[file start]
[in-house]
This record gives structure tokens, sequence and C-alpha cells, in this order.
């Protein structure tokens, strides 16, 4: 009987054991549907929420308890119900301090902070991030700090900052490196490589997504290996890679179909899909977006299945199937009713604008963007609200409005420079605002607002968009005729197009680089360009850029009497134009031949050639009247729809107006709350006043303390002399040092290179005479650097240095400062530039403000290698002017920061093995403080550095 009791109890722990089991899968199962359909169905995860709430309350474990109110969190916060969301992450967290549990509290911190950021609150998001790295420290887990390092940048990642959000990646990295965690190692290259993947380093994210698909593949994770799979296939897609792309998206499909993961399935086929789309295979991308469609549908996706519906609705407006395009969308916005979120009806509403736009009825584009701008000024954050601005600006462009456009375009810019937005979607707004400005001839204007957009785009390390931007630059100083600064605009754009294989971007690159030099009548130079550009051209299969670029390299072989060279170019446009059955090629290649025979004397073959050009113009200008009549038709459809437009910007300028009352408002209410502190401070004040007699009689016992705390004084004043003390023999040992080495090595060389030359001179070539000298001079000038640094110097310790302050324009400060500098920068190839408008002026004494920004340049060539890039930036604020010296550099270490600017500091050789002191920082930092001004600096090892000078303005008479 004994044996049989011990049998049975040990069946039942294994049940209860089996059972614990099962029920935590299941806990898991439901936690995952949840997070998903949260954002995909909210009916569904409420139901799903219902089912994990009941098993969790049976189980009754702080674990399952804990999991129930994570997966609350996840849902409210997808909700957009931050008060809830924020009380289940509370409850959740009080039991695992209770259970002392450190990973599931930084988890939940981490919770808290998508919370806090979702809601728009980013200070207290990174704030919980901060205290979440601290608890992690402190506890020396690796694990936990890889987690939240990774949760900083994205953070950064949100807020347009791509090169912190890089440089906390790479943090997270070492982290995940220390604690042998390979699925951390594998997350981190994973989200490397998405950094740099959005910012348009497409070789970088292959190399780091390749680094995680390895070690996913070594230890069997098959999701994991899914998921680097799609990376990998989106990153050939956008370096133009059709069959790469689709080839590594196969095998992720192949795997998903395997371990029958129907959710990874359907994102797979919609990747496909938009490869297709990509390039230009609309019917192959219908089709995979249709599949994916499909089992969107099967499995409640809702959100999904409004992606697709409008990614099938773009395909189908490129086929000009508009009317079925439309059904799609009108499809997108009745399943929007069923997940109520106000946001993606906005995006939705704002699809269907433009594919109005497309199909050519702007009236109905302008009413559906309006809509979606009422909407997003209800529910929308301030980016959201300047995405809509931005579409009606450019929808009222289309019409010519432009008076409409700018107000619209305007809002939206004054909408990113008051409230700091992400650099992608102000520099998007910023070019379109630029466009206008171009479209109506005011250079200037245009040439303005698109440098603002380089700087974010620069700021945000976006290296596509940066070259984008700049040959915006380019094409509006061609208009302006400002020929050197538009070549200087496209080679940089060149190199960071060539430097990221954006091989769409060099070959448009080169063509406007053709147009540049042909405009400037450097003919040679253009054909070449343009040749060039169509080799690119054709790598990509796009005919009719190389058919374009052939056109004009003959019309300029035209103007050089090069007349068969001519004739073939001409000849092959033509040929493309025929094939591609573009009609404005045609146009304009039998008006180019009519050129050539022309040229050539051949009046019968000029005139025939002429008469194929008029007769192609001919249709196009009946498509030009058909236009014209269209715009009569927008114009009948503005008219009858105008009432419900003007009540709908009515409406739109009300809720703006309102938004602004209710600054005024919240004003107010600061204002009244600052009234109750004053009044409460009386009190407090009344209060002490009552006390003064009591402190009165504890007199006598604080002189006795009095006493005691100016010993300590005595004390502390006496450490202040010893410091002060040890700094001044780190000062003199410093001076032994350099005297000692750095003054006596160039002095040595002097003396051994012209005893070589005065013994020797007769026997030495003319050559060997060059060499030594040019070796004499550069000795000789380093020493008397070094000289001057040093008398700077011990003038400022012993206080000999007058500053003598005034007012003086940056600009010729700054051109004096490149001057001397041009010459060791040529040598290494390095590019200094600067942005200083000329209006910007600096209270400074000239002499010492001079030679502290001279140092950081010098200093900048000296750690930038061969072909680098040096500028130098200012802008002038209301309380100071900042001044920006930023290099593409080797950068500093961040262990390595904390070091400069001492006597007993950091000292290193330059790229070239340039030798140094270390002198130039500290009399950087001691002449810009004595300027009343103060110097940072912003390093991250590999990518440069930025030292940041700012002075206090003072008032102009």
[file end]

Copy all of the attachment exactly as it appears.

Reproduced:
[in-house]
This record gives structure tokens, sequence and C-alpha cells, in this order.
């Protein structure tokens, strides 16, 4: 009987054991549907929420308890119900301090902070991030700090900052490196490589997504290996890679179909899909977006299945199937009713604008963007609200409005420079605002607002968009005729197009680089360009850029009497134009031949050639009247729809107006709350006043303390002399040092290179005479650097240095400062530039403000290698002017920061093995403080550095 009791109890722990089991899968199962359909169905995860709430309350474990109110969190916060969301992450967290549990509290911190950021609150998001790295420290887990390092940048990642959000990646990295965690190692290259993947380093994210698909593949994770799979296939897609792309998206499909993961399935086929789309295979991308469609549908996706519906609705407006395009969308916005979120009806509403736009009825584009701008000024954050601005600006462009456009375009810019937005979607707004400005001839204007957009785009390390931007630059100083600064605009754009294989971007690159030099009548130079550009051209299969670029390299072989060279170019446009059955090629290649025979004397073959050009113009200008009549038709459809437009910007300028009352408002209410502190401070004040007699009689016992705390004084004043003390023999040992080495090595060389030359001179070539000298001079000038640094110097310790302050324009400060500098920068190839408008002026004494920004340049060539890039930036604020010296550099270490600017500091050789002191920082930092001004600096090892000078303005008479 004994044996049989011990049998049975040990069946039942294994049940209860089996059972614990099962029920935590299941806990898991439901936690995952949840997070998903949260954002995909909210009916569904409420139901799903219902089912994990009941098993969790049976189980009754702080674990399952804990999991129930994570997966609350996840849902409210997808909700957009931050008060809830924020009380289940509370409850959740009080039991695992209770259970002392450190990973599931930084988890939940981490919770808290998508919370806090979702809601728009980013200070207290990174704030919980901060205290979440601290608890992690402190506890020396690796694990936990890889987690939240990774949760900083994205953070950064949100807020347009791509090169912190890089440089906390790479943090997270070492982290995940220390604690042998390979699925951390594998997350981190994973989200490397998405950094740099959005910012348009497409070789970088292959190399780091390749680094995680390895070690996913070594230890069997098959999701994991899914998921680097799609990376990998989106990153050939956008370096133009059709069959790469689709080839590594196969095998992720192949795997998903395997371990029958129907959710990874359907994102797979919609990747496909938009490869297709990509390039230009609309019917192959219908089709995979249709599949994916499909089992969107099967499995409640809702959100999904409004992606697709409008990614099938773009395909189908490129086929000009508009009317079925439309059904799609009108499809997108009745399943929007069923997940109520106000946001993606906005995006939705704002699809269907433009594919109005497309199909050519702007009236109905302008009413559906309006809509979606009422909407997003209800529910929308301030980016959201300047995405809509931005579409009606450019929808009222289309019409010519432009008076409409700018107000619209305007809002939206004054909408990113008051409230700091992400650099992608102000520099998007910023070019379109630029466009206008171009479209109506005011250079200037245009040439303005698109440098603002380089700087974010620069700021945000976006290296596509940066070259984008700049040959915006380019094409509006061609208009302006400002020929050197538009070549200087496209080679940089060149190199960071060539430097990221954006091989769409060099070959448009080169063509406007053709147009540049042909405009400037450097003919040679253009054909070449343009040749060039169509080799690119054709790598990509796009005919009719190389058919374009052939056109004009003959019309300029035209103007050089090069007349068969001519004739073939001409000849092959033509040929493309025929094939591609573009009609404005045609146009304009039998008006180019009519050129050539022309040229050539051949009046019968000029005139025939002429008469194929008029007769192609001919249709196009009946498509030009058909236009014209269209715009009569927008114009009948503005008219009858105008009432419900003007009540709908009515409406739109009300809720703006309102938004602004209710600054005024919240004003107010600061204002009244600052009234109750004053009044409460009386009190407090009344209060002490009552006390003064009591402190009165504890007199006598604080002189006795009095006493005691100016010993300590005595004390502390006496450490202040010893410091002060040890700094001044780190000062003199410093001076032994350099005297000692750095003054006596160039002095040595002097003396051994012209005893070589005065013994020797007769026997030495003319050559060997060059060499030594040019070796004499550069000795000789380093020493008397070094000289001057040093008398700077011990003038400022012993206080000999007058500053003598005034007012003086940056600009010729700054051109004096490149001057001397041009010459060791040529040598290494390095590019200094600067942005200083000329209006910007600096209270400074000239002499010492001079030679502290001279140092950081010098200093900048000296750690930038061969072909680098040096500028130098200012802008002038209301309380100071900042001044920006930023290099593409080797950068500093961040262990390595904390070091400069001492006597007993950091000292290193330059790229070239340039030798140094270390002198130039500290009399950087001691002449810009004595300027009343103060110097940072912003390093991250590999990518440069930025030292940041700012002075206090003072008032102009």